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Angelides Against the Public Will


Struggling to get poll numbers close to the Democratic registration in his bid for Governor of California, real estate developer Phil Angelides tried a new tactic earlier this month when he launched an ad introducing himself to voters. The ad, called, “Always on your side,” however, doesn’t tell us too much about Phil Angelides beyond what we already knew – he’s a veritable “Dr. No.”

Angelides positioned himself for his current run for Governor shortly after the 2003 Recall. While most Democrats say a wildly popular Governor Arnold Schwarzenegger, the State Treasurer was out defining himself as the anti-Arnold.

Angelides was against repealing the increase in the car tax. He was against the budget compromise struck between the Governor, Controller Steve Westly and the Democratic Legislature. And so on. If Arnold proposed it, Angelides was against it.

For those who wondered why Angelides was so out-of-synch with the California electorate, his new biographical ad tells all. “In 1972,” the ad begins, “a young man from California saw a sign which changed his life forever.”

That sign – featured prominently in the ad, implores us to “Dump Nixon.” While dumping Nixon may have been prescient in 1972, it certainly wasn’t popular – and I doubt Angelides had any clue about Watergate (and if he did, why did he cover it up?).

President Nixon ended the unpopular Vietnam War, gave us Affirmative Action and melted tensions away in the Cold War by seeking dĂ©tente with China. I cannot imagine that Angelides would have found these policies on Nixon’s objectionable, but the thought of “dumping Nixon” was what inspired him to enter politics, we’re told.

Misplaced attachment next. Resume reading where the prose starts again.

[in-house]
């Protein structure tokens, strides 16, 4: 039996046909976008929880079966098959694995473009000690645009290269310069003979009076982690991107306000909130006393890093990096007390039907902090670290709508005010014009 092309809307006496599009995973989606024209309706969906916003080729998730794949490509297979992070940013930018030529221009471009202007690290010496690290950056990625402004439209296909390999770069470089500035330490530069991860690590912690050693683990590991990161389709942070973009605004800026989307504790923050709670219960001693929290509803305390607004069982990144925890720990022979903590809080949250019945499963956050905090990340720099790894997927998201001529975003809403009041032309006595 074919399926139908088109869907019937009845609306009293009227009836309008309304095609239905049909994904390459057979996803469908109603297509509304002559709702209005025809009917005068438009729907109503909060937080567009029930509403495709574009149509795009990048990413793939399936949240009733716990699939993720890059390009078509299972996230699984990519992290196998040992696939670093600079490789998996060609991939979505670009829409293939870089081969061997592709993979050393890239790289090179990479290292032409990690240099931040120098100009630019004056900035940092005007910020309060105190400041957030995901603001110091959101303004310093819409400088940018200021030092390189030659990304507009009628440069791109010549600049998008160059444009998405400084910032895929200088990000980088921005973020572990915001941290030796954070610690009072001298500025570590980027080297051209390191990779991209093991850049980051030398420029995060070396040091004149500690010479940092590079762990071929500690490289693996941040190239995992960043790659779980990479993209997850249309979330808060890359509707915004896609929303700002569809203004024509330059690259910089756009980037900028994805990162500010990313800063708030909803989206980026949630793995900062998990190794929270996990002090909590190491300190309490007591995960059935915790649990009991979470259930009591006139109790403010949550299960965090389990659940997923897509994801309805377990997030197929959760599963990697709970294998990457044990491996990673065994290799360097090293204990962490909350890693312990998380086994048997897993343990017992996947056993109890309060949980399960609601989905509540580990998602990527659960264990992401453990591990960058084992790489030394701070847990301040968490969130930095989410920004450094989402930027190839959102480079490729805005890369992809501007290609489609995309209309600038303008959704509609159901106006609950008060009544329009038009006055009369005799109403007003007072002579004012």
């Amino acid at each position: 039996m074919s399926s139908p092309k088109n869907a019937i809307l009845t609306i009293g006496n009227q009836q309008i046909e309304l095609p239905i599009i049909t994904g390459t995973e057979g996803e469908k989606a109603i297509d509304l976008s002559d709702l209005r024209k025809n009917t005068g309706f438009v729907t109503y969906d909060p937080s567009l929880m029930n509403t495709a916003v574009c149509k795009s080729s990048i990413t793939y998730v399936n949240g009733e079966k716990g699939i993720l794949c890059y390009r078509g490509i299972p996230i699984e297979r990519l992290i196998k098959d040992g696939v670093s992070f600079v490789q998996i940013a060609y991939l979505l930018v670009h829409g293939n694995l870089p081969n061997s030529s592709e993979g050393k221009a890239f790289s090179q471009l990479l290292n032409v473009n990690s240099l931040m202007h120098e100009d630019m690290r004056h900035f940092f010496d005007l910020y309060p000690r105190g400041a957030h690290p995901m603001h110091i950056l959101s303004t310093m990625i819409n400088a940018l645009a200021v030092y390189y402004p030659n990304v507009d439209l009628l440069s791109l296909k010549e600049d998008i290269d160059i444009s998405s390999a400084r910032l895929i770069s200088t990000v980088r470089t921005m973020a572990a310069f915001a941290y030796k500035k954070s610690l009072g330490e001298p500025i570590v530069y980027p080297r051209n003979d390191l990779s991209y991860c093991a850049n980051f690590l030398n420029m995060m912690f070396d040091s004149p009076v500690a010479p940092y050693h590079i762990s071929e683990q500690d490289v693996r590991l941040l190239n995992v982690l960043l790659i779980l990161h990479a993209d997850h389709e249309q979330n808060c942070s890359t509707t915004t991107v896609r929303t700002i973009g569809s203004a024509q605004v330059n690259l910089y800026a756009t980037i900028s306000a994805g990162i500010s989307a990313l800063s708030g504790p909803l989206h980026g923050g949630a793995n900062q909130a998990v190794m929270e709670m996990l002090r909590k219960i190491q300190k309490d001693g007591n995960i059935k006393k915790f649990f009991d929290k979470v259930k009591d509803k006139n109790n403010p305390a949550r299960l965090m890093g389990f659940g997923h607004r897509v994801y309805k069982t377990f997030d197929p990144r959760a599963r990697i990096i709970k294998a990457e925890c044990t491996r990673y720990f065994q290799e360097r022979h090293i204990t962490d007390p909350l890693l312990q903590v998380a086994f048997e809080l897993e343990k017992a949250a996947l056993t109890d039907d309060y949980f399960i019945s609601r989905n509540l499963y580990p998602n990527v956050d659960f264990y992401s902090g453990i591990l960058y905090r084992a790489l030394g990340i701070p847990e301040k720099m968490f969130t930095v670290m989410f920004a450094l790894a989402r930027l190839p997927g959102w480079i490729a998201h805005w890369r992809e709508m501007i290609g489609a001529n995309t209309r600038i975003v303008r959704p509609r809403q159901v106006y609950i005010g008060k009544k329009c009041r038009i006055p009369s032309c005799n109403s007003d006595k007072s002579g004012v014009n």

Likewise, it is hard to tell what Angelides finds objectionable in Governor Schwarzenegger’s moves to fight global warming, protect the environment and expand rights for California’s minorities – but he’s against him.

Oddly enough, Angelides does not appear to have taken such strong positions between 1972 and 2003. Where was he, for example, when Democrats lowered California’s car tax to begin with. As the State Treasurer, you’d have thought he could have at least held sway with his own caucus.

I’m beginning to think that the only time Phil Angelides has an original idea is if someone comes up with one for him to oppose. This kind of character-assassination politics is an Angelides tactic that is well recorded. As Schwarzenegger campaign spokesman Matt Davis said, “just ask Steve Westly and David Roberti about Angelides’ gutter politics…instead of focusing on issues important to the voters of California, Phil Angelides is choosing to focus on political attacks and divisive partisan politics.”

As Governor, Californians should ask themselves who would be there for to Angelides be against?

Nixon, as you’ll recall, “dumped” on George McGovern winning all but one State and more than 60 percent of the popular vote. Angelides may be lucky to do as well as George McGovern.

Share  Posted by Scott Olin Schmidt at 12:48 PM | Permalink

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